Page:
The Park is situated on the longest continuous range of limestone hills in the country, called the Nakawan Range. The Nakawan Range has beautiful, heavily forested slopes, sheer cliff faces, streams and extensive cave systems. Some of the major attractions in Perlis State Park includes the various caves such as Gua Kelam and Gua Wang Burma which is located within the 500 year-old Setul limestone formation. The Park consists of Mata Ayer Forest Reserve and Wang Mu Forest Reserve with a total area of about 5000 hectares. The park provides the perfect setting for activities such as the Stumed-tail Macaque and plants like ginger, ferns and balsams endemic to the state are found here. Visitor can stay in hostels and chalets or camp at the designated site. Those intending to visit are required to obtain permission from the Perlis State Park management and engage the services of a ranger or qualified guide.
Snake and Reptile Farm
Surrounded by the Bukit Bintang Forest Reserve near Sungai Batu Pahat, the Snake and Reptile Farm is located 10km north of Kangar, the state capital. The Snake Farm is a research facility set up to develop anti-venom for snakebites. Housing more than 20 species of snakes, as well as crocodiles and monitor lizards, it is the only snake farm in Malaysia. The farm has open-air enclosures as well as enclosed exhibits. Handlers will assist you to pose with tame snakes for photographs.
Wang Burma Cave
Wang Burma Cave is one of the most popular caves within the Perlis State Park. It is a haven for spelunking. The cave’s stalactites and stalagmites resemble pillars, curtains and cascades which were formed over millions of years. Enthusiasts can explore the cave at a leisurely pace, or climb, crawl and squeeze between narrow passages and muddy tunnels. Some caves such as Gua Kelam, are known for its subterranean rivers, which have been the site of tin-mining activities. International speleologists have visited Malaysia to document the cave’s history and fauna. The journey starts with an uphill jungle-trekking guided by an experienced Forest Ranger. Along the route, tourists will learn about various medicinal and poisonous plants and trees. The journey will take approximately 40 minutes to reach the entrance of the cave. Well-known for its streams and exotic species of insects and fungi, the cave system is divided into two main caves: Wang Burma Satu, the less challenging cave with a more scenic background. It has unique rock formations comprising of stalactites, stalagmites and columns. Wang Burma Dua is physically and mentally challenging with its dark hooks and turns, narrow passages and muddy tunnels – adventurer tourists will have to crawl and squeeze their way through to reach the amazing water-worn rock formations in the inner part of the cave. Tourists are advised to get a qualified guide and permission from the Perlis Forestry Department before going for the cave exploration. The total time to explore the entire Wang Burma cave system will take approximately 3 1/2 hours. Buddy system is advisable.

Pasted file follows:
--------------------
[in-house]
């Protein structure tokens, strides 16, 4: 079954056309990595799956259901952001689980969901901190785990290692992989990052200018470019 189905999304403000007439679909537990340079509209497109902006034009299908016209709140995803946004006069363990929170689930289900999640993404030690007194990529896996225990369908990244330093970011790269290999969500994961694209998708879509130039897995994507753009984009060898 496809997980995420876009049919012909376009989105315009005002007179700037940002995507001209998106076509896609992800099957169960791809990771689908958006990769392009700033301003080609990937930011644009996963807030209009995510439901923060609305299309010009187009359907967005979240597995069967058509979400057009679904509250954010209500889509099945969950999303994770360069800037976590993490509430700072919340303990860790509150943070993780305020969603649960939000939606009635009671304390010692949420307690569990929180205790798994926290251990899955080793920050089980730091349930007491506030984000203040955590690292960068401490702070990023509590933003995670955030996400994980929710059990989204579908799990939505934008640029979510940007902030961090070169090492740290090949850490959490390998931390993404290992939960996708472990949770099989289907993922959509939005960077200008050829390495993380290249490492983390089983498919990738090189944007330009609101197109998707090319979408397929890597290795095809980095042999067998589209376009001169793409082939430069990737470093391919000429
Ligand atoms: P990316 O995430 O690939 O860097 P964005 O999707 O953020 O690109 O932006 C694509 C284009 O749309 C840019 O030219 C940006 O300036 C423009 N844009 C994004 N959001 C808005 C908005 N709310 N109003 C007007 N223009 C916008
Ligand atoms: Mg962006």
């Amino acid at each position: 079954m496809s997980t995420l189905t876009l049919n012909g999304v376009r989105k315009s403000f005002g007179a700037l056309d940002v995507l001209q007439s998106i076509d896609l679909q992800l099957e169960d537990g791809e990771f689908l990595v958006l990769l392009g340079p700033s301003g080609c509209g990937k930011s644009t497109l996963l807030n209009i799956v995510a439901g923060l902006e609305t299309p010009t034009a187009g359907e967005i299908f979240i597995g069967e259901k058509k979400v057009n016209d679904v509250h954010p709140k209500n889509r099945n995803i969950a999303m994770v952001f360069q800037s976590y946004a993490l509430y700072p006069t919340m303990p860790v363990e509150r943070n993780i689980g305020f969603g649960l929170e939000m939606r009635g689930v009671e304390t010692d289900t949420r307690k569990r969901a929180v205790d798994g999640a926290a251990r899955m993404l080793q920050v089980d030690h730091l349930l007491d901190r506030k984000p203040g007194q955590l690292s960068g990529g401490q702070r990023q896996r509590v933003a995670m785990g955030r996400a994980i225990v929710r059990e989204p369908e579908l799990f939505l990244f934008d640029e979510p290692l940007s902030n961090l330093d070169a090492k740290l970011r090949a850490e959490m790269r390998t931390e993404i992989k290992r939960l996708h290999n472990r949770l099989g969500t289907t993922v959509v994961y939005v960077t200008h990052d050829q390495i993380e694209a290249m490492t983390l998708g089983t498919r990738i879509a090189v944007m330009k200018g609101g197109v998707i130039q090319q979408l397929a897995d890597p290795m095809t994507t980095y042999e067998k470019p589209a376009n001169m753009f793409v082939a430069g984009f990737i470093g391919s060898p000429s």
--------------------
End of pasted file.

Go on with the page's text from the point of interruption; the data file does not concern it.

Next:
Situated at the Malaysia – Thai border, Wang Gunung is well-known among rock climbers for its uniqueness and challenges. The mountain stands at 499.1 meters creating an imposing backdrop to the nearby Putra Golf Club. Most of the stones that create the Wang Gunung mountain is connected to the formation of Machinchang, Setul, Kubang Pasu and Chuping. There are several areas with great potential to be promoted as Geo Heritage sites and Geo Tourism sites. These sites are Gua Kelam, Gua Cenderawasih, Gunung Perlis, Gua Wang Burma, Bukit Kubu tropical forest, Utan Aji, Guar Geteri and Wang Gunung. Introducing these sites as Geo Heritage and Geo Tourism sites will create added value while creating awareness among local and international tourist to preserve the area. It will also create opportunities for research by local and international students and job opportunities for the local community. The climb to Wang Gunung will take approximately 2 - 3 hours and it has 14 pit stops for climbers to rest before reaching the peak. Climbers need to face various obstacles before reaching the mountain. Among the toughest obstacle is to climb the steep 70 - 80 degree track. Every climber is advised to prepare extra attire and equipment before climbing. A Permit is necessary to go on the trail. If you get caught on the trail without a permit, it is considered trespassing and well be prosecuted by law. The Permit can be obtained at Perlis Forestry Department for RM5/ person. Wang Gunung is located in the state of Perlis. Visitors can take a bus or drive from the North-South (PLUS) Highway, take the exit via Changlun and take the Changlun-Kuala Perlis highway to Kangar. From Kangar, continue towards - Padang Besar. Continue the journey heading to Sg. Batu Pahat. Alternatively, tourists can board the ETS train from Kuala Lumpur Sentral Station to Arau, Perlis and the journey takes approximately 5 ½ hours.
Credit to Malaysian Tourism